At least five Batswana were killed and seven critically wounded during the raid, with one of the wounded being miraculously rescued floating unconscious out to sea with a head wound. He had been given up for dead when he returned to his unit fourteen days later. The fatalities and casualties all occurred when the enemy hit an ammunition ship adjacent to where 24 Batswana members of the African Pioneer Corps (APC) 1979 Smoke Company where posted.

Thereafter, the dozen surviving members of the unit distinguished themselves for their efficiency in putting up and maintaining smokescreens in their sector, which was credited with saving additional shipping. For his personal heroism in rallying his men following the initial explosions Company Corporal Chitu Bakombi was awarded the British Empire Medal, while his superior officer, Lieutenant N.F. Moor was later given an M.B.E.

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A Strong Marriage Bond Needs Two

8th December 2020

Remember: bricks and cement are used to build a house, but mutual love, respect and companionship are used to build a HOME. And amongst His signs is this: He creates for you mates out of your own kind, so that you may find contentment (Sukoon) with them, and He engenders love and tenderness between you; in this behold, there are signs (messages) indeed for people who reflect and think (Quran 30:21).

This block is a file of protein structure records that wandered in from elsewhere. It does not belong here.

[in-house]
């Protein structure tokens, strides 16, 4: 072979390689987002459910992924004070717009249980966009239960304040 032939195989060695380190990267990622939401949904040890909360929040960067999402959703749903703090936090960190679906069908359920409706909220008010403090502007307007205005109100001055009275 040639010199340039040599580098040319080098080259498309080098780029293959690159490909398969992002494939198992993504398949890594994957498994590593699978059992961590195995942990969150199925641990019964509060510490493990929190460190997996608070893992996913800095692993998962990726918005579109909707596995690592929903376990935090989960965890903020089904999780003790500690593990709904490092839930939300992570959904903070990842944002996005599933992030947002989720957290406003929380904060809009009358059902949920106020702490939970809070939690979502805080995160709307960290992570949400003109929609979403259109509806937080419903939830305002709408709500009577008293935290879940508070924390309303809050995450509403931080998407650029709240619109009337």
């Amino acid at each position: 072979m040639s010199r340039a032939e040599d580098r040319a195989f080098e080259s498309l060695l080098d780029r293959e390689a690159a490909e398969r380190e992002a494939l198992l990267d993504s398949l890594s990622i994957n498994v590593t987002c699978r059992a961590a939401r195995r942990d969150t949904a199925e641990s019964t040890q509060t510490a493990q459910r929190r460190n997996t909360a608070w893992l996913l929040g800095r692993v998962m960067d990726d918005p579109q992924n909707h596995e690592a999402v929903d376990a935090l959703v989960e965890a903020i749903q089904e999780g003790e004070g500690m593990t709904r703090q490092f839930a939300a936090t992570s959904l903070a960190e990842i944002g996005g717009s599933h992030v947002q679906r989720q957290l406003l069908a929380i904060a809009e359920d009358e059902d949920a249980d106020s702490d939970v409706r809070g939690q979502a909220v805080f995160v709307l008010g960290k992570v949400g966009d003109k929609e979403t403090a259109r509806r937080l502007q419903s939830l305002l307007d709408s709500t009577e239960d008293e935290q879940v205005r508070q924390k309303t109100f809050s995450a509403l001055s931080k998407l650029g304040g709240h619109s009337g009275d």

This verse talks about contentment; this implies companionship, of their being together, sharing together, supporting one another and creating a home of peace. This verse also talks about love between them; this love is both physical and emotional. For love to exist it must be built on the foundation of a mutually supportive relationship guided by respect and tenderness. As the Quran says; ‘they are like garments for you, and you are garments for them (Quran 2:187)’. That means spouses should provide each other with comfort, intimacy and protection just as clothing protects, warms and dignifies the body.